NBCSports.com’s Dan Feldman is grading every team’s offseason based on where the team stands now relative to its position entering the offseason. A ‘C’ means a team is in similar standing, with notches up or down from there.
The Timberwolves won 47 games and ended a 13-year playoff drought last season, and their core group returns. Few teams can match the 1-2 star power of Jimmy Butler and Karl-Anthony Towns. Jeff Teague and Taj Gibson are strong complementary pieces, and Andrew Wiggins has the tools to excel.
But it feels like Minnesota was decimated by a meteorite this offseason.
Butler’s unsatisfied trade request casts a shadow over the upcoming season. It has shined a spotlight on the discord permeating through this organization in so many directions – Butler and Wiggins, Butler and Towns, Towns and Tom Thibodeau, Tom Thibodeau and Glen Taylor.
Maybe Butler and Thibodeau can thrive in this chaotic, energetic, intense environment. It seems the weight of it could crush everyone else, though.
This all reflects terribly on Thibodeau, who let the Butler situation linger over the summer. Chemistry matters, and an unhappy Butler trying to torment Towns and Wiggins into playing with more fire could just burn everyone involved. It was bad enough last year when the young players thought Butler could be there a while. If they expect him to leave next summer in free agency, will they just tune him out until then? If that happens, will Butler become even harder on them? This could get ugly in a hurry.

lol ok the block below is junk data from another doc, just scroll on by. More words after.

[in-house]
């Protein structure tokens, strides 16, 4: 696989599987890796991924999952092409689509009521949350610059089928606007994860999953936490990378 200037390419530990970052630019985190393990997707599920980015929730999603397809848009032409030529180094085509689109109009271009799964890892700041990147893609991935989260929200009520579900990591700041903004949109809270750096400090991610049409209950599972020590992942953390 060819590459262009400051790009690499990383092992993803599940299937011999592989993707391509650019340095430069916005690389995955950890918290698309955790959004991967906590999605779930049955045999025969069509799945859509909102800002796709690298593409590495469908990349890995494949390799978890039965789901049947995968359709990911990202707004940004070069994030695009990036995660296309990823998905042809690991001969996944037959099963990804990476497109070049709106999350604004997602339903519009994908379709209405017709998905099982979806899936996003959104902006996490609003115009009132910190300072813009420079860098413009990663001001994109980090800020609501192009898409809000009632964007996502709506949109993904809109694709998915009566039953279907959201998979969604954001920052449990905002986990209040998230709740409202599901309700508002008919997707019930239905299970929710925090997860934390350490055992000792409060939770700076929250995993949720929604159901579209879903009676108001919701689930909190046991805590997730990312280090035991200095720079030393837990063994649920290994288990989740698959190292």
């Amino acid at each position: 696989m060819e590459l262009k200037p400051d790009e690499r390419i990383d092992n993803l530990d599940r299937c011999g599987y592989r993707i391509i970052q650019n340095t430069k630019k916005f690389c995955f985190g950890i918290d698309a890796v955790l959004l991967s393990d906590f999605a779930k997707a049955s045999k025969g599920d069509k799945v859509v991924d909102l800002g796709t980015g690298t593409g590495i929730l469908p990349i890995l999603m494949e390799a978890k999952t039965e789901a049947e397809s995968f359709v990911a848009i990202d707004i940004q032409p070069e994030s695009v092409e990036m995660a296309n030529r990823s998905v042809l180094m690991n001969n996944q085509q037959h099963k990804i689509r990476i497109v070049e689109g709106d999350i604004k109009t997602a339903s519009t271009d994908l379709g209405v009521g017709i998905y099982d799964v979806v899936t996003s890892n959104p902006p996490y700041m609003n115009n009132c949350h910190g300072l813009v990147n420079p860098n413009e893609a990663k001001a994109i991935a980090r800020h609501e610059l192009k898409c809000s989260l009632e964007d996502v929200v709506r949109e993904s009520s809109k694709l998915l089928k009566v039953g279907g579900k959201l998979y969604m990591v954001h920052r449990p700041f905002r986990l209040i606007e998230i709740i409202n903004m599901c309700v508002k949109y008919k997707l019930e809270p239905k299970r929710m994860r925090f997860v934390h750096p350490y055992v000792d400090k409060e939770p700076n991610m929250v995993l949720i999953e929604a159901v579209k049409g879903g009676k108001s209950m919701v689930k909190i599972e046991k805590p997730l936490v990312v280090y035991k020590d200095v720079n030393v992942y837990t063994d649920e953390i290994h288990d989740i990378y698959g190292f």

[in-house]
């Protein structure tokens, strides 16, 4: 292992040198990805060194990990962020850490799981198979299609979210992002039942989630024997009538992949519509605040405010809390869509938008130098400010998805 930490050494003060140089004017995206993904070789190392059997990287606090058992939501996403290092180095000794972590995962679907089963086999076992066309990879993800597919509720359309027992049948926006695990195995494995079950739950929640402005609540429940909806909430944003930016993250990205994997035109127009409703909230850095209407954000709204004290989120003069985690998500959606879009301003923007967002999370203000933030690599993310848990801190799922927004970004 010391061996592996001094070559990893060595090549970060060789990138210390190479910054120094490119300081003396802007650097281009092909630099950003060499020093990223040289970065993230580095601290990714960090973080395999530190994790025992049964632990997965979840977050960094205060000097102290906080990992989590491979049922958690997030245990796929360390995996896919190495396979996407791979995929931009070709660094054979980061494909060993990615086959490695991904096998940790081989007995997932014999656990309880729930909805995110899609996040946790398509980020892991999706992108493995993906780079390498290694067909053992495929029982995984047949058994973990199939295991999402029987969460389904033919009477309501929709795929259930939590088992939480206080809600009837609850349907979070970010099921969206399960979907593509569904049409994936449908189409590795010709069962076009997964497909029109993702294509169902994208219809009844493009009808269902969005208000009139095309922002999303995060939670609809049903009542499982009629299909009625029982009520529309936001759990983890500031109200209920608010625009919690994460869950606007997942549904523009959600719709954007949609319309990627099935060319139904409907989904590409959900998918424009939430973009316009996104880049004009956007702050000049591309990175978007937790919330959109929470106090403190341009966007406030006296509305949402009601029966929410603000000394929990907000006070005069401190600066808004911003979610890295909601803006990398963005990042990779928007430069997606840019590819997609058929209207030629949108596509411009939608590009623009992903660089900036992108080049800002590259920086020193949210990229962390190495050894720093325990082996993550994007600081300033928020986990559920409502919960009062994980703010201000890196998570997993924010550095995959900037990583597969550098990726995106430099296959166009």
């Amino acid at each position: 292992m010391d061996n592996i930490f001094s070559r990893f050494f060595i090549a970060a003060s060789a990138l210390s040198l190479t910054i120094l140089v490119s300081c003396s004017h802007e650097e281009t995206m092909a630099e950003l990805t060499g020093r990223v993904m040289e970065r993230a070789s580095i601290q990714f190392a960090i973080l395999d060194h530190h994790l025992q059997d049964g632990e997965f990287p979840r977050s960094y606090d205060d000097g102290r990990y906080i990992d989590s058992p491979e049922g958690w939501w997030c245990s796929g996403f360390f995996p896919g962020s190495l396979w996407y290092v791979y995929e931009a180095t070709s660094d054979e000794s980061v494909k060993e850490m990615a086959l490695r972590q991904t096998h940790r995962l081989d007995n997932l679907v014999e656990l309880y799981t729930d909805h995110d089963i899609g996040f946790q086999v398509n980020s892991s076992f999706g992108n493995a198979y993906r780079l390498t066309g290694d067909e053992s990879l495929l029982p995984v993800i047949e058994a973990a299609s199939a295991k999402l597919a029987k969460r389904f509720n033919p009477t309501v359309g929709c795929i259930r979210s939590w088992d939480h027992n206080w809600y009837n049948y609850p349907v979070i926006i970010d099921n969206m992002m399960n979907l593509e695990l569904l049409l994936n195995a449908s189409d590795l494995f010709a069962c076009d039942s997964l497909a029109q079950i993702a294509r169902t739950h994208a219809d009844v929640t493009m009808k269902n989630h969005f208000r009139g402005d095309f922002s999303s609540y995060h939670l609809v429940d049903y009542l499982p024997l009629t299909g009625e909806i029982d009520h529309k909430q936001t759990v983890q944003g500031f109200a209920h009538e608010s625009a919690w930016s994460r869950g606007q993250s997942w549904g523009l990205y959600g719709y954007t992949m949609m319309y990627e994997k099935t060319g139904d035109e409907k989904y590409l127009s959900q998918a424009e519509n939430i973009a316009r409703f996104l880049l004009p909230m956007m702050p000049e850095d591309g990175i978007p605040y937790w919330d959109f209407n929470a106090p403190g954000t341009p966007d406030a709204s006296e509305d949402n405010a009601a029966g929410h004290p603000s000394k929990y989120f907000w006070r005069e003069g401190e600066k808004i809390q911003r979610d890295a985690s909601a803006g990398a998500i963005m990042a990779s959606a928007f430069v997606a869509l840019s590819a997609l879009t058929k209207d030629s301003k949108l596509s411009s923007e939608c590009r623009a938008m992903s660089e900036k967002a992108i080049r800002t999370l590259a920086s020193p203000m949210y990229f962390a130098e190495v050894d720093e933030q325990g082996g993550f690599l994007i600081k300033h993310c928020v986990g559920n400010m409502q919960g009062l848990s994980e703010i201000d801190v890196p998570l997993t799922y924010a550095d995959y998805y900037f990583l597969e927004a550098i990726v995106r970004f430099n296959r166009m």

That said, it’s not as if Minnesota had great chemistry last season, either. This is still such a talented team. Heck, even if the Timberwolves trade Butler by the trade deadline, he might first help them stack enough wins to make the playoffs. Hope isn’t lost.
Most importantly, Minnesota locked up Towns to a long-term extension. No matter what happens with Butler, the 22-year-old star is staying a while.
The Timberwolves also did tinkering to help over the summer. Signing Derrick Rose and Luol Deng, two ex-Bulls, will generate plenty of laughs, but those two for the minimum is fine. So was drafting Josh Okogie No. 20 and Keita Bates-Diop No. 48.
Minnesota’s biggest signing was Anthony Tolliver for one year, $5.75 million – which, to stay under the luxury-tax line, required letting Nemanja Bjelica go. I considered Tolliver an upgrade as the Timberwolves’ stretch four, though part of that calculation considered Tolliver’s positive effect in the locker room.
In that area, it might be too little, too late.
Offseason grade: D